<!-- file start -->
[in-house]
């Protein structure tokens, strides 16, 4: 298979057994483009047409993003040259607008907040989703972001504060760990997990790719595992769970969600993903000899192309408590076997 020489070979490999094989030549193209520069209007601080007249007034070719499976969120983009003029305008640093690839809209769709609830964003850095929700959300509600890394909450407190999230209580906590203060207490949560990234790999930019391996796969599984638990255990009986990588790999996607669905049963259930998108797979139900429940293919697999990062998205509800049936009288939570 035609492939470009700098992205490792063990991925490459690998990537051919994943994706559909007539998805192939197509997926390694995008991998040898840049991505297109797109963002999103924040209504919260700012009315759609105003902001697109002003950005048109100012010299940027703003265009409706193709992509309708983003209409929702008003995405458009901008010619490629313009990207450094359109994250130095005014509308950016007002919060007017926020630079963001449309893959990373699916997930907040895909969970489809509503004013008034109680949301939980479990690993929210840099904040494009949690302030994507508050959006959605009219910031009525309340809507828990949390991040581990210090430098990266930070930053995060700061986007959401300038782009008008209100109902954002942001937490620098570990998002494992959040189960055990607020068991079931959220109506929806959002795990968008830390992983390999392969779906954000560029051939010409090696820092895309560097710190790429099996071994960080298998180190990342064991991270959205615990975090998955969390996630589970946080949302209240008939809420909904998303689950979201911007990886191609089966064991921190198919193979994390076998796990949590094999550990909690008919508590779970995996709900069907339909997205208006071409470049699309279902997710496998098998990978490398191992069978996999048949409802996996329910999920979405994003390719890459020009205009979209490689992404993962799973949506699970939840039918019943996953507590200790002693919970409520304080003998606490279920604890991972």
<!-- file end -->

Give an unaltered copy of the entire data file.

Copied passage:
[in-house]
């Protein structure tokens, strides 16, 4: 298979057994483009047409993003040259607008907040989703972001504060760990997990790719595992769970969600993903000899192309408590076997 020489070979490999094989030549193209520069209007601080007249007034070719499976969120983009003029305008640093690839809209769709609830964003850095929700959300509600890394909450407190999230209580906590203060207490949560990234790999930019391996796969599984638990255990009986990588790999996607669905049963259930998108797979139900429940293919697999990062998205509800049936009288939570 035609492939470009700098992205490792063990991925490459690998990537051919994943994706559909007539998805192939197509997926390694995008991998040898840049991505297109797109963002999103924040209504919260700012009315759609105003902001697109002003950005048109100012010299940027703003265009409706193709992509309708983003209409929702008003995405458009901008010619490629313009990207450094359109994250130095005014509308950016007002919060007017926020630079963001449309893959990373699916997930907040895909969970489809509503004013008034109680949301939980479990690993929210840099904040494009949690302030994507508050959006959605009219910031009525309340809507828990949390991040581990210090430098990266930070930053995060700061986007959401300038782009008008209100109902954002942001937490620098570990998002494992959040189960055990607020068991079931959220109506929806959002795990968008830390992983390999392969779906954000560029051939010409090696820092895309560097710190790429099996071994960080298998180190990342064991991270959205615990975090998955969390996630589970946080949302209240008939809420909904998303689950979201911007990886191609089966064991921190198919193979994390076998796990949590094999550990909690008919508590779970995996709900069907339909997205208006071409470049699309279902997710496998098998990978490398191992069978996999048949409802996996329910999920979405994003390719890459020009205009979209490689992404993962799973949506699970939840039918019943996953507590200790002693919970409520304080003998606490279920604890991972």